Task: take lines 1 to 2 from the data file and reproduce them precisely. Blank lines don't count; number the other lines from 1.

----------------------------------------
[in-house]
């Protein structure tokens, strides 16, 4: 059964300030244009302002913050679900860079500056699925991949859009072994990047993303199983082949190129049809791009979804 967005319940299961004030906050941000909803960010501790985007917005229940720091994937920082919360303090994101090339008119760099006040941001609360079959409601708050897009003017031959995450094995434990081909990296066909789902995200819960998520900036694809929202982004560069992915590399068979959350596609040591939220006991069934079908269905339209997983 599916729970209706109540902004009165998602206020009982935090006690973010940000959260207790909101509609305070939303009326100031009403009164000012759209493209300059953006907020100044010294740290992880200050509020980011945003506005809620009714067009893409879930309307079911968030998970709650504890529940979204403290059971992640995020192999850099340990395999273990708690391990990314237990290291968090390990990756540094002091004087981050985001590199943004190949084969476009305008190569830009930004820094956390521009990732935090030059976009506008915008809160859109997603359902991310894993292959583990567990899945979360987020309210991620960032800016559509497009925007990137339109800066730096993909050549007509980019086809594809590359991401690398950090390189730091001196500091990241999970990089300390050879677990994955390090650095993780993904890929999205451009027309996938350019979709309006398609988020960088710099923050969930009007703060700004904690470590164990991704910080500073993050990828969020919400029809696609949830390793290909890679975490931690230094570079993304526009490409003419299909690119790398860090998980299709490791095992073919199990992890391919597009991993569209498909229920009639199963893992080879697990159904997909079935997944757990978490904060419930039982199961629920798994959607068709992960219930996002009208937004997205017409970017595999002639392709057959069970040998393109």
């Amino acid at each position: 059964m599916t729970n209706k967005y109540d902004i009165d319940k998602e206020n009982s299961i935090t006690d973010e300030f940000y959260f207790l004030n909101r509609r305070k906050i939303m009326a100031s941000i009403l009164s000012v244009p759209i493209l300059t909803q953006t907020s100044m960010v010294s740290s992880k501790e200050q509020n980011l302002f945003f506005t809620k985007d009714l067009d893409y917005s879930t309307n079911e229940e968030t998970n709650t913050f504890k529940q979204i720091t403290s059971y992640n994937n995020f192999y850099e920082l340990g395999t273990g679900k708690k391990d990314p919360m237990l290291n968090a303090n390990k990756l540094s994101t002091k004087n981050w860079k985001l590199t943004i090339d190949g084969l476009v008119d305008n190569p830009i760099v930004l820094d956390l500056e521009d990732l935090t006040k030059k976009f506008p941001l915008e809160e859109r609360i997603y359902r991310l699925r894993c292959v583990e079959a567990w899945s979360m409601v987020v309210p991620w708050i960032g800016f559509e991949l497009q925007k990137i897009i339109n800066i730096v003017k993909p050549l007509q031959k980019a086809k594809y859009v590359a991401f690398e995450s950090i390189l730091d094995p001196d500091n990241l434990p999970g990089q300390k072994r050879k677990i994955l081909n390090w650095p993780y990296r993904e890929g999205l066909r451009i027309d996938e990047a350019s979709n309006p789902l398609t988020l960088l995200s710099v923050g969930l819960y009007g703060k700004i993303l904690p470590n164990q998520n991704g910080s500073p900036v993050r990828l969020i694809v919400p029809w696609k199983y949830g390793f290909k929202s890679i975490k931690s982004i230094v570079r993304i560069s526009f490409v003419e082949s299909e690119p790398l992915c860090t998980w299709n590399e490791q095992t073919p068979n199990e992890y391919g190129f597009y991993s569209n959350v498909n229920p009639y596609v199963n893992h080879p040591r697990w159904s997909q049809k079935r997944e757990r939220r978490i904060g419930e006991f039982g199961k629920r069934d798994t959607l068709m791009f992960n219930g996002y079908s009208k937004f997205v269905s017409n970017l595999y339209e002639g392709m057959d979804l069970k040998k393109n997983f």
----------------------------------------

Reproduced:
[in-house]
């Protein structure tokens, strides 16, 4: 059964300030244009302002913050679900860079500056699925991949859009072994990047993303199983082949190129049809791009979804 967005319940299961004030906050941000909803960010501790985007917005229940720091994937920082919360303090994101090339008119760099006040941001609360079959409601708050897009003017031959995450094995434990081909990296066909789902995200819960998520900036694809929202982004560069992915590399068979959350596609040591939220006991069934079908269905339209997983 599916729970209706109540902004009165998602206020009982935090006690973010940000959260207790909101509609305070939303009326100031009403009164000012759209493209300059953006907020100044010294740290992880200050509020980011945003506005809620009714067009893409879930309307079911968030998970709650504890529940979204403290059971992640995020192999850099340990395999273990708690391990990314237990290291968090390990990756540094002091004087981050985001590199943004190949084969476009305008190569830009930004820094956390521009990732935090030059976009506008915008809160859109997603359902991310894993292959583990567990899945979360987020309210991620960032800016559509497009925007990137339109800066730096993909050549007509980019086809594809590359991401690398950090390189730091001196500091990241999970990089300390050879677990994955390090650095993780993904890929999205451009027309996938350019979709309006398609988020960088710099923050969930009007703060700004904690470590164990991704910080500073993050990828969020919400029809696609949830390793290909890679975490931690230094570079993304526009490409003419299909690119790398860090998980299709490791095992073919199990992890391919597009991993569209498909229920009639199963893992080879697990159904997909079935997944757990978490904060419930039982199961629920798994959607068709992960219930996002009208937004997205017409970017595999002639392709057959069970040998393109």